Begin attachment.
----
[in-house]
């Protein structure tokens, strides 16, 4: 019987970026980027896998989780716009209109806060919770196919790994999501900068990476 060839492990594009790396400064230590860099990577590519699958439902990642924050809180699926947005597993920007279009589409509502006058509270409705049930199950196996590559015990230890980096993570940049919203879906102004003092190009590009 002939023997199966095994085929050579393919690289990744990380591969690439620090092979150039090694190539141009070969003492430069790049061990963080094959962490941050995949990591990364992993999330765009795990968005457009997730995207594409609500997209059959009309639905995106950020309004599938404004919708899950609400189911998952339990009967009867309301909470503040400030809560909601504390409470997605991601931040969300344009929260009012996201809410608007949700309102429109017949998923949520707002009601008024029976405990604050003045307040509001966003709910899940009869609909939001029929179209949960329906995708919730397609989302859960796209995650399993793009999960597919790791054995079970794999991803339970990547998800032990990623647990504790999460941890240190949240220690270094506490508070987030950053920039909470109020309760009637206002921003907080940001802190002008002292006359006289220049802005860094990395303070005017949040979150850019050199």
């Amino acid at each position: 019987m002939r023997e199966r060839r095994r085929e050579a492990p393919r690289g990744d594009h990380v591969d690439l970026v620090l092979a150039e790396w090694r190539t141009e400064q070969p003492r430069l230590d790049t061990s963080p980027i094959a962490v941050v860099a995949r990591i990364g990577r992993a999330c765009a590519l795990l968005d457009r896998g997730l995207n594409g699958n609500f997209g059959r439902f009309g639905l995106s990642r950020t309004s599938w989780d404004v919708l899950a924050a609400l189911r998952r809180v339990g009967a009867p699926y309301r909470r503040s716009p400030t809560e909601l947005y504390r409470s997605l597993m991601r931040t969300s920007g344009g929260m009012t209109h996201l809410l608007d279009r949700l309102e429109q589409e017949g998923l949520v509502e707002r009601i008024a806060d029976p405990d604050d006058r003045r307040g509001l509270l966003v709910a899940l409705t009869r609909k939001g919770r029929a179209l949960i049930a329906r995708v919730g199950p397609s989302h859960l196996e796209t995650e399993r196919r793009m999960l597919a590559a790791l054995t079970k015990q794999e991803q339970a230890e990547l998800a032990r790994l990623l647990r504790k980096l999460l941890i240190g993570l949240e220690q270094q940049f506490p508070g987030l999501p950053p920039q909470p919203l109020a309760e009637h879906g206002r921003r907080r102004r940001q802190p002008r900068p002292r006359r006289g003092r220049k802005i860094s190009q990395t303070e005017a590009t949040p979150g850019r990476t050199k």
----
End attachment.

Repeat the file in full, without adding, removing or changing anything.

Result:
[in-house]
């Protein structure tokens, strides 16, 4: 019987970026980027896998989780716009209109806060919770196919790994999501900068990476 060839492990594009790396400064230590860099990577590519699958439902990642924050809180699926947005597993920007279009589409509502006058509270409705049930199950196996590559015990230890980096993570940049919203879906102004003092190009590009 002939023997199966095994085929050579393919690289990744990380591969690439620090092979150039090694190539141009070969003492430069790049061990963080094959962490941050995949990591990364992993999330765009795990968005457009997730995207594409609500997209059959009309639905995106950020309004599938404004919708899950609400189911998952339990009967009867309301909470503040400030809560909601504390409470997605991601931040969300344009929260009012996201809410608007949700309102429109017949998923949520707002009601008024029976405990604050003045307040509001966003709910899940009869609909939001029929179209949960329906995708919730397609989302859960796209995650399993793009999960597919790791054995079970794999991803339970990547998800032990990623647990504790999460941890240190949240220690270094506490508070987030950053920039909470109020309760009637206002921003907080940001802190002008002292006359006289220049802005860094990395303070005017949040979150850019050199």
């Amino acid at each position: 019987m002939r023997e199966r060839r095994r085929e050579a492990p393919r690289g990744d594009h990380v591969d690439l970026v620090l092979a150039e790396w090694r190539t141009e400064q070969p003492r430069l230590d790049t061990s963080p980027i094959a962490v941050v860099a995949r990591i990364g990577r992993a999330c765009a590519l795990l968005d457009r896998g997730l995207n594409g699958n609500f997209g059959r439902f009309g639905l995106s990642r950020t309004s599938w989780d404004v919708l899950a924050a609400l189911r998952r809180v339990g009967a009867p699926y309301r909470r503040s716009p400030t809560e909601l947005y504390r409470s997605l597993m991601r931040t969300s920007g344009g929260m009012t209109h996201l809410l608007d279009r949700l309102e429109q589409e017949g998923l949520v509502e707002r009601i008024a806060d029976p405990d604050d006058r003045r307040g509001l509270l966003v709910a899940l409705t009869r609909k939001g919770r029929a179209l949960i049930a329906r995708v919730g199950p397609s989302h859960l196996e796209t995650e399993r196919r793009m999960l597919a590559a790791l054995t079970k015990q794999e991803q339970a230890e990547l998800a032990r790994l990623l647990r504790k980096l999460l941890i240190g993570l949240e220690q270094q940049f506490p508070g987030l999501p950053p920039q909470p919203l109020a309760e009637h879906g206002r921003r907080r102004r940001q802190p002008r900068p002292r006359r006289g003092r220049k802005i860094s190009q990395t303070e005017a590009t949040p979150g850019r990476t050199k």